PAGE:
Growing up in England, travel was a natural thing to do for all employed. In some ways, it’s a right of passage that almost all families enjoy – rich and poor. My first international trip was to France many years ago in middle school. A student exchange program followed this to Germany. Later, my family and I took several vacations to Spain, Tunisia, and Greece. I particularly enjoyed my trips abroad with my cousins — some of which still stand out in my mind as classics. I was hooked on travel long before my relocation to the US.
Despite being fortunate enough to have experienced travel, I came from a typical working-class family. No one in my family had an education beyond high school. No one was making a great living, and few owned their own homes. My family has always struggled with the dependency and mental illness. Early on, I learned and understood what it meant to be born into a working-class family. My long-term options were limited. The search for stability seemed like the only option. Back then, security meant getting married to a man in a better class than me, having children, and hopefully living happily ever after. All of this never appealed to me.
The Teenage Years
In my late teens, I went through a phase where I rebelled against everything my family tried to teach me, including rejecting a paid scholarship to a private school due to teenage pride and dating all the wrong men. I quit school and went on a rebellious quest to define my independence, sabotaging every ounce of normality along the way. I don’t regret a single moment. While I made mistakes and took the long road, I learned life lessons you cannot buy, which ended up setting me up for success in personal and professional aspects in the long run.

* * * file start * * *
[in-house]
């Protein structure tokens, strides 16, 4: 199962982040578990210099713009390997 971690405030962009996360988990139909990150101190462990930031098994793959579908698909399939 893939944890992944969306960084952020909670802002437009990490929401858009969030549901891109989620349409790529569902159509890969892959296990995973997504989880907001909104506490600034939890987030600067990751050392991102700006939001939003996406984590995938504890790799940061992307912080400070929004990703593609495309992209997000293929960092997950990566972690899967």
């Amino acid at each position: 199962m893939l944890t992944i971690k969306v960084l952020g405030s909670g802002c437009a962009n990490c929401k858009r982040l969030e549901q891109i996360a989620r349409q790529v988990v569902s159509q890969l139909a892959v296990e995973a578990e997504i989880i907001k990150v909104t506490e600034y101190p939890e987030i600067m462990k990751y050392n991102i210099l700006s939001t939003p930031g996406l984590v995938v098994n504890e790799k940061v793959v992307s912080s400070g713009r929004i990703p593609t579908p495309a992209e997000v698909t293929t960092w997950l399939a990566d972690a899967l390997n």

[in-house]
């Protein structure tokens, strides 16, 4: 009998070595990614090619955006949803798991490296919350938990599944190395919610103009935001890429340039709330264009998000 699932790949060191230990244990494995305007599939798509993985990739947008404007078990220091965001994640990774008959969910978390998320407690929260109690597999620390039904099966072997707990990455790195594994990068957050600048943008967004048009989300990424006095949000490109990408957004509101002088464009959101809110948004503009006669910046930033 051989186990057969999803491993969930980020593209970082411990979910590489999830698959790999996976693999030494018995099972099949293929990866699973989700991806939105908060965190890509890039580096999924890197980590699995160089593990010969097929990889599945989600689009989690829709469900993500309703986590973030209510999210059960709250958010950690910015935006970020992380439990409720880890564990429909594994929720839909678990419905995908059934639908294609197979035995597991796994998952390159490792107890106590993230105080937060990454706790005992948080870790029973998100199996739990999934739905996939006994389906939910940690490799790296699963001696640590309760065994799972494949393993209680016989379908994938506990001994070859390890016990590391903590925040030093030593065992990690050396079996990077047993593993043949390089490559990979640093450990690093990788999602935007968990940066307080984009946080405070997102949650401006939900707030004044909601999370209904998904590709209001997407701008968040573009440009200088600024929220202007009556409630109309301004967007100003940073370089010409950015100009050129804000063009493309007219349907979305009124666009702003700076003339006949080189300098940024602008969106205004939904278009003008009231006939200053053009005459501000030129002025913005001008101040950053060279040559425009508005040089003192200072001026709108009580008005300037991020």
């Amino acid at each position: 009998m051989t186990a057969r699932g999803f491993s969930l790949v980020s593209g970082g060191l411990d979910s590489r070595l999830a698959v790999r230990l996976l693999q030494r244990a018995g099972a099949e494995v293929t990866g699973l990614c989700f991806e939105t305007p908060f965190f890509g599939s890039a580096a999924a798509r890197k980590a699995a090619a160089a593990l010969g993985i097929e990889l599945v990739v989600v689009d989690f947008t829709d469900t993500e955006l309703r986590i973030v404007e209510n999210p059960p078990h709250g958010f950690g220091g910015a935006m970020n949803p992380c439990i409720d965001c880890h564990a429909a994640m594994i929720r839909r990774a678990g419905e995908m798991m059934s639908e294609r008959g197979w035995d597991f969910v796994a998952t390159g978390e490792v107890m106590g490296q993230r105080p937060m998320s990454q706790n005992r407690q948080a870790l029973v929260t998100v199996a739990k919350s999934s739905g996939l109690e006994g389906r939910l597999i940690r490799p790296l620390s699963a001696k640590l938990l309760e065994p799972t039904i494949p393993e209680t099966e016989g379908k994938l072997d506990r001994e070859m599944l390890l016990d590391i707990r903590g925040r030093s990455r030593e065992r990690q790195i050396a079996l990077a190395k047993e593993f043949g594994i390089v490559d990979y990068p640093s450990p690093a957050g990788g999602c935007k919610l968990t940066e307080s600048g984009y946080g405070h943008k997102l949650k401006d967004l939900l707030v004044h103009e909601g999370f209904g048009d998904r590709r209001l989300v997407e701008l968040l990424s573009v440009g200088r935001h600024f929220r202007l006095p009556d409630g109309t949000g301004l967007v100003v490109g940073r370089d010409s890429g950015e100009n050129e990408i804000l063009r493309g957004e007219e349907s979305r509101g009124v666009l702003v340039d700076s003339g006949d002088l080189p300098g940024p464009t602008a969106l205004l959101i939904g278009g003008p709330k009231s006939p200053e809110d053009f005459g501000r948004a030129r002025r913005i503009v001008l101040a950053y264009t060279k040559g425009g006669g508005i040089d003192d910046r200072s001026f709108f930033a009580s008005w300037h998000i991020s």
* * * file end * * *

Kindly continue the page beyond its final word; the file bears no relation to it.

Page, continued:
Fast Forward to Adult Me
When the self-pity party ended, I had an epiphany that education was the only way forward for me. After exploring different schools, I knew I wanted to study overseas. It was critical to breaking the cycle. Separating from my pack and spreading my wings were needed. I looked at schools in India, Australia, and America. Having decided on America, I relocated to the US in 1996 to attend the University of Central Florida (UCF). By far the best decision of my life! Since relocating to America, I have:
Become the first person on both sides of my family ever to attend a university and earn a degree
Been happily married for over 20 years – still am!
Raised a couple of fur balls that I adored, that taught me what true unconditional love is
Became a parent to my beloved nephew – the Monkey
Made lifelong friends, priceless friends with the depth
Bought, sold, and rented out several homes.
For the most part, lived almost debt-free
Traveled extensively globally – 54 countries and counting
Visited every state – all 50, by age 44
Held a Director level position in a Fortune 500 Company for over 20 years. Still, do and expect to soar!
My Turning Point
I’ve always enjoyed traveling, but a life-changing event accelerated my quest to see more. I was a strict and conservative saver. I thought one or two trips a year were doing well. That is until I learned my mother had stage four stomach cancer. I spent almost two years traveling back and forth to the UK to care for her. Sometimes staying 5 or 6 months at a time while my husband took care of our home life in the states.